The mill's integrity has, for the most part, been maintained throughout its existence and it is a familiar visual landmark in Peotone and Will County. The windmill at Peotone provided a variety of grain products. Fine wheat and buckwheat flours, as well as cornmeal were common products the grist mill offered; the local livestock industry depended upon the mill as its primary source for feed. Thus, the mill's busiest time of year was during the autumn when livestock farmers would stock up for the winter with the mill's freshly ground grain products; the mill's surplus product was stored in a building, once attached to west side of the windmill. Income for Rathje came from a "toll"; the toll was a fraction of the finished product, these tolls were governed by state laws. In 1885 the wind powered grist mill was switched over to steam power. Tales handed down through the Rathje family speak of the windmill's sails rotting and cite this as the reason for the change over to steam power; the exact date the mill ceased.
It is suspected that the mill ended operations sometime around 1889. It is known, from the Genealogical Record of 1900 that by that date the mill had been rendered unprofitable by modern mill methods and Rathje had abandoned it; the mill, continued to operate in some capacity until World War I when it closed in 1917. For nearly 100 years the windmill in Peotone stood empty. Rathje's son, Paul W. Rathje, performed routine maintenance on the mill during this time. Paul had two children and Helen, the mill was passed on to Paul C. Rathje, the grandson of Henry, he realized the historic importance of the mill structure and donated it to the Village of Peotone in 1982. That same year, the mill was listed on the National Register of Historic Places; the Peotone Historical Society undertook the task of restoring the mill to its original, working condition. They continue maintenance and restoration. In 2004 the Landmarks Preservation Council of Illinois did grant the Peotone Historical Society $5,000 to conduct a structural assessment of the mill.
History and Photos of Peotone Mill
Rod Blagojevich is an American former politician who served as the 40th Governor of Illinois from 2003 until his impeachment and removal from office in 2009. A Democrat, Blagojevich was a state representative before being elected to the United States House of Representatives representing parts of Chicago, he was elected governor in 2002, the first Democrat to win the office since Dan Walker's victory 30 years earlier. Blagojevich was impeached and removed from office for corruption. S. Senate seat after Obama was elected president in 2008. Blagojevich was convicted and sentenced to 14 years in federal prison. Blagojevich was born in Chicago, the second of two children, his father, was an immigrant steel plant laborer from a village near Kragujevac, Serbia. His mother, Mila Govedarica, is a Bosnian Serb from Gacko and Herzegovina, his parents moved to Chicago in 1947. Blagojevich has a brother, who worked as a fund-raiser for Blagojevich in his political career. Blagojevich spent much of his childhood working odd jobs to help the family pay its bills.
He was a shoeshiner and pizza delivery boy before working at a meat packing plant. In order to afford university costs, Blagojevich worked for the Trans-Alaska Pipeline System as a dishwasher. Blagojevich does not have a middle name, but uses the initial "R" in honor of his deceased father, his nickname in the family was "Milorad," which some have mistakenly thought to be his name at birth. Blagojevich graduated from Chicago's Foreman High School after transferring from Lane Technical High School, he played basketball in high school and participated in two fights after training as a Golden Gloves boxer. After graduation, he enrolled at the University of Tampa. After two years, he transferred to Northwestern University in suburban Evanston, where he graduated in 1979 with a B. A. in history. He earned his J. D. from the Pepperdine University School of Law in 1983. He said of the experience: "I went to law school at a place called Pepperdine in Malibu, overlooking the Pacific Ocean — a lot of surfing and movie stars and all the rest.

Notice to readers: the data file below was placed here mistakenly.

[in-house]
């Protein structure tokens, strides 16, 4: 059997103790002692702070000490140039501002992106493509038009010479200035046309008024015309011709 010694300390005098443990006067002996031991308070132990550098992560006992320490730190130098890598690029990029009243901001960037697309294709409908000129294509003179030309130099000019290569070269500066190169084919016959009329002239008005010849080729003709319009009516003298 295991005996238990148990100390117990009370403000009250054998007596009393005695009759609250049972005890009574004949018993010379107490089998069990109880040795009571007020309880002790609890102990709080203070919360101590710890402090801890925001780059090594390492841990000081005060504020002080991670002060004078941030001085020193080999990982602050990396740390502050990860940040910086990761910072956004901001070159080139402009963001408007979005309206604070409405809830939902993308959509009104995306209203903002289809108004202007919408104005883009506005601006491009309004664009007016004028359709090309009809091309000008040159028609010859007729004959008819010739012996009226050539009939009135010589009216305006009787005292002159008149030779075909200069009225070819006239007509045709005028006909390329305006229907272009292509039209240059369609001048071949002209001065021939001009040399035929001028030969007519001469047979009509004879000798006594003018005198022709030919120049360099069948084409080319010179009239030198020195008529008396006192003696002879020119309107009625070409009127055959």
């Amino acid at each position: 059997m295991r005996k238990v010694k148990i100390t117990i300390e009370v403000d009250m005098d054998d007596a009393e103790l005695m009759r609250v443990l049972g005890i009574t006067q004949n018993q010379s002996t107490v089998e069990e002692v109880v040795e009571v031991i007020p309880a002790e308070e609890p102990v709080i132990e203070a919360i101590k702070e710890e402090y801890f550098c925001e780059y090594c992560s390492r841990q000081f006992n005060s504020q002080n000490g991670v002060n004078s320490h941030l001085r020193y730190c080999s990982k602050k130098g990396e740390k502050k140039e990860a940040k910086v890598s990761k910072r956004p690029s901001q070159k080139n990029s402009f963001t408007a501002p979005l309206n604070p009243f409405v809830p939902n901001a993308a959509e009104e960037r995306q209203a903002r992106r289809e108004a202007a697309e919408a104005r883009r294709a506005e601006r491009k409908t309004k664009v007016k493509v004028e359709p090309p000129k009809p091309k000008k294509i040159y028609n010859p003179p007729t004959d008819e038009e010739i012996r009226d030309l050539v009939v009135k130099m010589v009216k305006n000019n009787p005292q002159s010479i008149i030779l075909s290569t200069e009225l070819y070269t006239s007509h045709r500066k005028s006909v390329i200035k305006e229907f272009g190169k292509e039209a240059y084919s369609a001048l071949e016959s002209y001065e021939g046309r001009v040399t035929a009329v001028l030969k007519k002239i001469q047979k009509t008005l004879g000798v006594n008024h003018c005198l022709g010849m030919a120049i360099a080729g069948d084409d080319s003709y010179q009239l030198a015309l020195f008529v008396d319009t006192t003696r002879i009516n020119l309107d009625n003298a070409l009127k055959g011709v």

I knew where that law library was." Blagojevich is married to Patricia Mell, the daughter of former Chicago alderman Richard Mell. Blagojevich voted for Ronald Reagan in 1980 and voted for his re-election in 1984. Blagojevich had an amateur boxing career which spanned 13 months and included Golden Gloves competition, he trained under Jerry Marzillo in Chicago's Park District, he fought most of his matches at the St. Andrews Gym in Chicago's Northside. Fighting as a 160-pound middleweight, Blagojevich began fighting in non-tournament "smokers" in January 1974. After defeating Patrick McAlinden, Leonard Bassuk, Ronald Dimino over a year's time, Blagojevich felt he had enough experience to enter the local Golden Gloves Boxing Tournament. On February 24, 1975 at St. Andrews Gym, Blagojevich won his opening night match in the middleweight division by decisioning Thomas Muhme in 3 rounds; this win enabled Blagojevich to advance to the next round of the tournament. The next night, Blagojevich lost to Patrick Porter by 3rd-round technical knockout.
Porter's aggressive punching attack had Blagojevich covering up his face with his boxing gloves. Because Blagojevich did not return punches, the referee stopped the match, awarded it to Porter. Following his loss in the Golden Gloves, Blagojevich retired from amateur boxing, his record was 6 wins, 2 by knockout, 1 defeat. Blagojevich clerked for Chicago Alderman Edward Vrdolyak. Blagojevich took a job as Cook County Assistant State's Attorney under State's Attorney Richard M. Daley, specializing in domestic abuse and felony weapons cases. In 1992, with the backing of his influential father-in-law, Blagojevich toppled 14-year incumbent Myron Kulas in the Democratic primary for the 33rd state house district, in the Illinois House of Representatives, which includes part of Chicago's North Side; as is the case in most elections in the Chicago area, this assured him of election in November. He drew on his experiences as a prosecutor to draft bills that he argued would strengthen the state's judicial system and reduce crime.